Maybe they'll do a sleep study there and see if I'm ischemic from some kind of apnea issue ... tho it would surprise me...... but maybe most single people are surprised about apnea cuz no one can hear their issue lol....

Well I guess the good news is that you guys have good healthy brains..........and when you feel like you do with PoT's etc......anything at all that's normal on exam is a blessing ... Continued healing and peaceful days and nights to each of you and thanks again so much!

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I don't know about MRI, but I think the PET/SPECTs might be different. When Michael was being (mis)diagnosed with a seizure disorder, they did these tests, and found areas of low perfusion. At that time, they felt that was the location of his so-called partial seizures.

When we mentioned this to Dr. Low at Mayo, he agreed that this would be likely with POTS. If I recall correctly, he indicated that there is a physiological shunt going on in POTS that takes the blood flow away from certain areas of the brain and helps to account for the brain fog.

PET measures glucose metabolism, so it's more a measure of functional than of a structural abnormality.

Dianne

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Nowhat!

You are correct. Dysautonomia causes MAJOR cognitive issues. I think the previous posters were just commenting on their MRI's. Many of us are very forgetful, have intermittent trouble learning, reading, focusing, etc. You are in good company there. If you think your memory problems are becoming more severe, I would follow-up with a neurologist just to be safe.

I put yellow stickies all over the house to remember things. On the backdoor is a favorite place, especially if I'm supposed to be picking up someone else's child- something I CAN'T forget. I have totally forgotten where I am for a few L-O-N-G second while driving around town on my regular beaten path- very scary.

I will ask to see my next MRI report as I am learning that docs don't always tell us everything to check about the white matter. Mine have revealed a pineal cyst and microadenomas- not related to dysautonomia.

I lOVE your "Tony, Tony Prayer" and plan to use it the next time I lose my keys, etc.

All the Best-

Julie

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Nowwhat, Mack'sMom is correct I didn't mean to make it sound like I don't have cognitive issues.....my memory is called "POST-IT" I leave notes all over also. It makes me feel so much better someone else has those "lost" moments driving in town, or forget how to get somewhere you've been to thousands of times, it is very scary. So I do have have all of the same problems....just a clean MRI. Let us know if you find out anything more.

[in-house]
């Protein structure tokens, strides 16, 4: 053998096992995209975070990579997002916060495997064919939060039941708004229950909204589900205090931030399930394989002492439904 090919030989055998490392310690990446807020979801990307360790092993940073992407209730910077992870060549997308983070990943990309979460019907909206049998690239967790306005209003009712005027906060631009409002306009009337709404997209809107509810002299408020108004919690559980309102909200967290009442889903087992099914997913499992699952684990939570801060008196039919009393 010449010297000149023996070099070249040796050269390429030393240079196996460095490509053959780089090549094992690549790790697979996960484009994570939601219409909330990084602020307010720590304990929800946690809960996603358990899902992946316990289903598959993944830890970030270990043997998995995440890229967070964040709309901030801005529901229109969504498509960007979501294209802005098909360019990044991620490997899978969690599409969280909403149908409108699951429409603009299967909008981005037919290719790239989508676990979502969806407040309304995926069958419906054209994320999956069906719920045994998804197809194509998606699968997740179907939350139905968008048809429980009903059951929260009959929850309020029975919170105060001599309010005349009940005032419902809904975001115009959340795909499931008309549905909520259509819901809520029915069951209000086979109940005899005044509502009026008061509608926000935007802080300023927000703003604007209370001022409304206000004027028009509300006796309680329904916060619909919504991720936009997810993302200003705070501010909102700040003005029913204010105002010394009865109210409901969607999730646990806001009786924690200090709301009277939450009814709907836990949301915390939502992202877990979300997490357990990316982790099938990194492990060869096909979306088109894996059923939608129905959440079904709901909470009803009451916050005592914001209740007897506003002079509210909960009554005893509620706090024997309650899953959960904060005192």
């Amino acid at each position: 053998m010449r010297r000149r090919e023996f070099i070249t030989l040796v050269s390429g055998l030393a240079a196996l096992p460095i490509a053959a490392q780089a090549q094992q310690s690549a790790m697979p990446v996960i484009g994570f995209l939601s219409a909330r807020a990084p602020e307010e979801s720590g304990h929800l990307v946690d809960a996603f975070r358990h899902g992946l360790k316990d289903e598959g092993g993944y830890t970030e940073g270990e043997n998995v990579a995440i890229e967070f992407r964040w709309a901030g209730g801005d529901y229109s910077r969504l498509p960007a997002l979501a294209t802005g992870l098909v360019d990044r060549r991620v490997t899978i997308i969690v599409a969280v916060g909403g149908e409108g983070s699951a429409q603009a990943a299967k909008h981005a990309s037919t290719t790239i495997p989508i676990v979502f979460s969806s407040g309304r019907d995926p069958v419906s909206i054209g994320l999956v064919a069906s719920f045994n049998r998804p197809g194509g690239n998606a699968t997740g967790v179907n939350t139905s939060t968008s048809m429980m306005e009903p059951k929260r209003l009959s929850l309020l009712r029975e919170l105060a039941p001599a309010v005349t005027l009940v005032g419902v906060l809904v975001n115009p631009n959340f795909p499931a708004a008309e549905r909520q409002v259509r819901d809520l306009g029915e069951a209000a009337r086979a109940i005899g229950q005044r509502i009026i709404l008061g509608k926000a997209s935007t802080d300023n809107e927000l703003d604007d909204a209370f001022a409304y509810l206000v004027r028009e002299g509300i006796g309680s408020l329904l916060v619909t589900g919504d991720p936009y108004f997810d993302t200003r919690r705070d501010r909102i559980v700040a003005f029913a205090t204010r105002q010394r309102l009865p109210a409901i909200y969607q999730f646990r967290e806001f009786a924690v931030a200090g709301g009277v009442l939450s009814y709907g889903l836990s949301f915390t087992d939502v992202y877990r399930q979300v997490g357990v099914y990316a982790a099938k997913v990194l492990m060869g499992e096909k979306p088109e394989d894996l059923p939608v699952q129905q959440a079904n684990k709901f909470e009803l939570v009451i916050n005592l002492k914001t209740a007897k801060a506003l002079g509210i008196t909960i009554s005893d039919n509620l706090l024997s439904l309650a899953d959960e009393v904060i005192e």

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I don't know about MRI, but I think the PET/SPECTs might be different. When Michael was being (mis)diagnosed with a seizure disorder, they did these tests, and found areas of low perfusion. At that time, they felt that was the location of his so-called partial seizures.

When we mentioned this to Dr. Low at Mayo, he agreed that this would be likely with POTS. If I recall correctly, he indicated that there is a physiological shunt going on in POTS that takes the blood flow away from certain areas of the brain and helps to account for the brain fog.

PET measures glucose metabolism, so it's more a measure of functional than of a structural abnormality.

Dianne

Interesting. I have actually had a SPECT scan done (they did this looking for something else) and it showed a "mild pattern of global Hypoperfusion". My most significant symptom by far is brain fog. What exactly in a physiologiacal shunt? I have also had an MRI that was clean.

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I'll quote the great guru, wikipedia, about shunting:

A pulmonary shunt is a physiological condition which results when the alveoli of the lung are perfused with blood as normal, but ventilation (the supply of air) fails to supply the perfused region. In other words, the ventilation/perfusion ratio (the ratio of air reaching the alveoli to blood perfusing them) is zero.[1]

They describe a shunt in the lungs, but a shunt can occur in other tissues, such as the heart or the brain. The bottom line is that there is blood flowing to the area (perfusion), but the exchange of oxygen and CO2 is not happening (ventilation). The tissue is just not being fed.

Since the PET shows the working of the brain by showing glucose metabolism, the poor oxygenation would show up as hypo-perfusion or hypo-metabolism.

I'm a nurse, but certainly not a neurologist (not even a neurology nurse :( so that's the best explanation I can provide.

You can have a physiological abnormality, which would show on an MRI, or a functional abnormality, which would show on a PET, or both, or neither.

Dr. Low's explanation made sense to us in light of Michael's abnormal PET/SPECT scans - which have no other explanation. BTW, his MRIs were normal. At least in junior high.